Chorale settings refer to a wide variety of musical compositions, almost entirely of Protestant origin, which use a chorale as their basis. A chorale is a simple melody, often based on Gregorian chant, written for congregations to sing hymns. Chorale settings can be vocal, instrumental, or both.
Although the bulk of them are German in origin, and predominantly baroque in style, chorale settings span many countries and musical periods. At their simplest and most common, chorale settings are plain chordal harmonisations with little or no localised ornamentation—typically one chord for each note of the chorale, although quicker passing and neighbour notes are almost never harmonised with a separate chord.
The Protestant Reformation resulted in a significant change in musical practice in northern Europe. Plainchant, associated with the Catholic Church, was largely replaced with choral music sung in the vernacular language—usually German—and the corresponding musical forms from Catholic countries, such as the motet, were replaced with forms that used as their basis the chorales instead of the plainsong from which much of the motet repertory was derived.
Not only the musical forms, but the individual tunes of the Catholic Church were replaced by reformers, although there was often a close relation between the original and the replacement. Composers, including Martin Luther himself, both composed new tunes for the German chorale texts and adapted specific plainchant melodies. These chorales were set musically in an extraordinary number of ways, from the time of the Protestant Reformation to the present day.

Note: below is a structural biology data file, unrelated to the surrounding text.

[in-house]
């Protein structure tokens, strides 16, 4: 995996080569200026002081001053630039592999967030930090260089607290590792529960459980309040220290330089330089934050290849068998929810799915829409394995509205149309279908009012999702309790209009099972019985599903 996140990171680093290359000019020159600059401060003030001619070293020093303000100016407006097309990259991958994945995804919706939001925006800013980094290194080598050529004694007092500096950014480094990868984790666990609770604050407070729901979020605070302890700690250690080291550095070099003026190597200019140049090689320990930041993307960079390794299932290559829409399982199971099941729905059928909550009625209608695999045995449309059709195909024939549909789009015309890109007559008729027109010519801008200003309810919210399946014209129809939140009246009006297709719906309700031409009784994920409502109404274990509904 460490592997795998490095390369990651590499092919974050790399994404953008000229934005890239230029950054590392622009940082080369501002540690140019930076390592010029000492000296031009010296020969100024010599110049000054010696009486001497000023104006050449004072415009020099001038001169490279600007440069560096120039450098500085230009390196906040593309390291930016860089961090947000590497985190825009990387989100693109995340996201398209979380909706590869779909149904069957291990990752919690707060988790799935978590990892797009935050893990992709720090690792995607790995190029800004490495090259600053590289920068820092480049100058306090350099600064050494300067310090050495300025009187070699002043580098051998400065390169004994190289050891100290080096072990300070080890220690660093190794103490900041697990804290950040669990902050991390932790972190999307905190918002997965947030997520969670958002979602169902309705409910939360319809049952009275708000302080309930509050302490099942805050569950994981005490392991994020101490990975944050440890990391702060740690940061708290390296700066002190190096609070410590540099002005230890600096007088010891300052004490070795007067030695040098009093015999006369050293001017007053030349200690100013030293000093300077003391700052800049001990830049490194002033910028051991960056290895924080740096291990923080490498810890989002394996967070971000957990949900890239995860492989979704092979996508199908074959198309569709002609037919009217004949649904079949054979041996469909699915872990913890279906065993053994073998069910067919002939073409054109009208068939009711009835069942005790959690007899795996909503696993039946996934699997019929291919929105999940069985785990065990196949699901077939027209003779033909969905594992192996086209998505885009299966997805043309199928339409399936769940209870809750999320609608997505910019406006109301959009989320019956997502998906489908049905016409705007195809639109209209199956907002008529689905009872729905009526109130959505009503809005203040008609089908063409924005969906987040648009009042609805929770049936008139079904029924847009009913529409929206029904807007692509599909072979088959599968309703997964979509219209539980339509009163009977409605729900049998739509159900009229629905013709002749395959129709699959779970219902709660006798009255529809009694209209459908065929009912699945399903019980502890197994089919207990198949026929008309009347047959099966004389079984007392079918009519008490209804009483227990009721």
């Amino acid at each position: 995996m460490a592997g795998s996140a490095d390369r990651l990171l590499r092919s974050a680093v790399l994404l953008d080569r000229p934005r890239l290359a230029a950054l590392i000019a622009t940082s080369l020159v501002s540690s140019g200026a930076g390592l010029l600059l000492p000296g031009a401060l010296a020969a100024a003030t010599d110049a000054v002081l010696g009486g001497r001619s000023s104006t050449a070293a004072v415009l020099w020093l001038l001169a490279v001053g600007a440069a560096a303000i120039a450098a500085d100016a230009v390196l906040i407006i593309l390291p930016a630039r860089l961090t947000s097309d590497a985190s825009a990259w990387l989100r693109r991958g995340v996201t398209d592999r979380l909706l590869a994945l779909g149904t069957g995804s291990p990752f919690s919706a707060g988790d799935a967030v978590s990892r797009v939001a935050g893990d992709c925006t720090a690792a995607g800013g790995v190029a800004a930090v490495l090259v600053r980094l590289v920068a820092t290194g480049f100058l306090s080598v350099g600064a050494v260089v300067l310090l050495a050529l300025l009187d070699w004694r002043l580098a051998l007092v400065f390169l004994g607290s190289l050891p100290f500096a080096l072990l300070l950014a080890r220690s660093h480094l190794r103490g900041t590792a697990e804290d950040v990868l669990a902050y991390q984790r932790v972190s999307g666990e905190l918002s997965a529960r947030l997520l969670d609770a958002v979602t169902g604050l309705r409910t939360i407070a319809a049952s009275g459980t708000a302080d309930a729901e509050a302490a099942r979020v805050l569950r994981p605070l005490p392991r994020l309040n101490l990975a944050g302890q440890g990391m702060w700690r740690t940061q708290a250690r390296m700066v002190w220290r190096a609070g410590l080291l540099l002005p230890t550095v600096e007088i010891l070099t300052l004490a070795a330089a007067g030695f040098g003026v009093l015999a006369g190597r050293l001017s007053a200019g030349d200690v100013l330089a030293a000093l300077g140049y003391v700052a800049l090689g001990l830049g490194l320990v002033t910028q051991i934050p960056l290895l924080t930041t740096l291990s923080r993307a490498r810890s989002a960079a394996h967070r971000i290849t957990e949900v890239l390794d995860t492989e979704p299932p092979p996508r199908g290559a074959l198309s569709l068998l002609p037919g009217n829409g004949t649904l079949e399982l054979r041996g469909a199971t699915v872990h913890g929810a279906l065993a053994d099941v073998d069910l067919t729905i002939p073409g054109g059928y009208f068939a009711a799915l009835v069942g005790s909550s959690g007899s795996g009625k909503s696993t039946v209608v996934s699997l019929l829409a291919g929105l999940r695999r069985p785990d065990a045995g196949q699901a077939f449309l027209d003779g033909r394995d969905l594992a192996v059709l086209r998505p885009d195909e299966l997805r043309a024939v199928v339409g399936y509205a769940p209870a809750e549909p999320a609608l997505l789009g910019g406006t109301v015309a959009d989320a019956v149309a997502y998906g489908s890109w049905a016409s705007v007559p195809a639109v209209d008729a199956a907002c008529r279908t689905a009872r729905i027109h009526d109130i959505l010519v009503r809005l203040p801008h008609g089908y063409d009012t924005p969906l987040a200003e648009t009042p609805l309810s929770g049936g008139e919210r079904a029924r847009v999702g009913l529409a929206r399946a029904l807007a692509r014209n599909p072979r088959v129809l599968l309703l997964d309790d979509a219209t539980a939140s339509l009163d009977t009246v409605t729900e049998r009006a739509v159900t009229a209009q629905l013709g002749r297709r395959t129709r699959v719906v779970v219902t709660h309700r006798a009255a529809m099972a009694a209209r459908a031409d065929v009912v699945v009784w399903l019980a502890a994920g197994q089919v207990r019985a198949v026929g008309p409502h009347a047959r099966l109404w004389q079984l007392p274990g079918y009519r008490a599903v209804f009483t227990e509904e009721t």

Chorale settings are of the following principal types:
- Chorale cantata
- Chorale canzona (usually called a Chorale ricercare)
- Chorale concerto
- Chorale fantasia
- Chorale fugue
- Chorale mass
- Chorale monody
- Chorale motet
- Chorale partita (usually interchangeable with chorale variations)
- Chorale prelude
- Chorale ricercare
- Chorale variations (usually interchangeable with chorale partita)
Boundaries between different items on this list can be vague, especially in the early Baroque. Some of these forms are exclusively instrumental (such as the chorale prelude, chorale fugue, chorale fantasia, chorale partita or variations, and chorale ricercare/canzona) while the others are a cappella vocal (some chorale motets) or for voices and instruments (chorale cantata, chorale concerto, chorale mass, chorale monody, some chorale motets). Many of the instrumental forms are almost exclusively for organ, the single most important liturgical instrument in Protestant church music from the Reformation until recent times. These organ settings can be called organ chorales.
Some of these forms continue to be used by composers up to the present day, particularly the chorale prelude and the chorale mass.
- Organ chorale. In L. Root, Deane. Grove Music Online. Oxford Music Online. Oxford University Press. (subscription required)